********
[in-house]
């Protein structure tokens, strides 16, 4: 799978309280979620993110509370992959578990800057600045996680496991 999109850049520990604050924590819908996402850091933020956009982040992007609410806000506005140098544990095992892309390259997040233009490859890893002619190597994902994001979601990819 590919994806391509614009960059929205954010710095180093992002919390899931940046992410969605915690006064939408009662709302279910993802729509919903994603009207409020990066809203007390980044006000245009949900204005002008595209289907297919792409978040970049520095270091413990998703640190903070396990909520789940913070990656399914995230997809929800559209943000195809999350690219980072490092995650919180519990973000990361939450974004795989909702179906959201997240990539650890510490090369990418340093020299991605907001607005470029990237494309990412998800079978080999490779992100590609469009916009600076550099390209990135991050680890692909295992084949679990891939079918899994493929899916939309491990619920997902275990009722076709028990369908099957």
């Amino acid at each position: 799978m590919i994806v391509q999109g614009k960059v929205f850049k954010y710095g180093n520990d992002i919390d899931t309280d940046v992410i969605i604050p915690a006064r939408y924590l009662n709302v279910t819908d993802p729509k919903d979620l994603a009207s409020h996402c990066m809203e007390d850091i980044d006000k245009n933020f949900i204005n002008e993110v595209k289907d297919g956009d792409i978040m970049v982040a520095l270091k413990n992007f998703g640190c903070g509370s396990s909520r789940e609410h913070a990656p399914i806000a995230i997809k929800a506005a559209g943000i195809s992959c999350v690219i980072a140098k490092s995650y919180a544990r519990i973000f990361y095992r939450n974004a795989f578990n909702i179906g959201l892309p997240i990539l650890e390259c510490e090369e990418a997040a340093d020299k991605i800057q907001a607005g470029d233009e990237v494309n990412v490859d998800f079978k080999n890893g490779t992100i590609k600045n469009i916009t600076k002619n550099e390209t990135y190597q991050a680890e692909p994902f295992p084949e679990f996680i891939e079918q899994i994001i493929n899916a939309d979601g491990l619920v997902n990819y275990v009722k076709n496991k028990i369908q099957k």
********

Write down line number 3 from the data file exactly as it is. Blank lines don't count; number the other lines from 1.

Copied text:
């Amino acid at each position: 799978m590919i994806v391509q999109g614009k960059v929205f850049k954010y710095g180093n520990d992002i919390d899931t309280d940046v992410i969605i604050p915690a006064r939408y924590l009662n709302v279910t819908d993802p729509k919903d979620l994603a009207s409020h996402c990066m809203e007390d850091i980044d006000k245009n933020f949900i204005n002008e993110v595209k289907d297919g956009d792409i978040m970049v982040a520095l270091k413990n992007f998703g640190c903070g509370s396990s909520r789940e609410h913070a990656p399914i806000a995230i997809k929800a506005a559209g943000i195809s992959c999350v690219i980072a140098k490092s995650y919180a544990r519990i973000f990361y095992r939450n974004a795989f578990n909702i179906g959201l892309p997240i990539l650890e390259c510490e090369e990418a997040a340093d020299k991605i800057q907001a607005g470029d233009e990237v494309n990412v490859d998800f079978k080999n890893g490779t992100i590609k600045n469009i916009t600076k002619n550099e390209t990135y190597q991050a680890e692909p994902f295992p084949e679990f996680i891939e079918q899994i994001i493929n899916a939309d979601g491990l619920v997902n990819y275990v009722k076709n496991k028990i369908q099957k």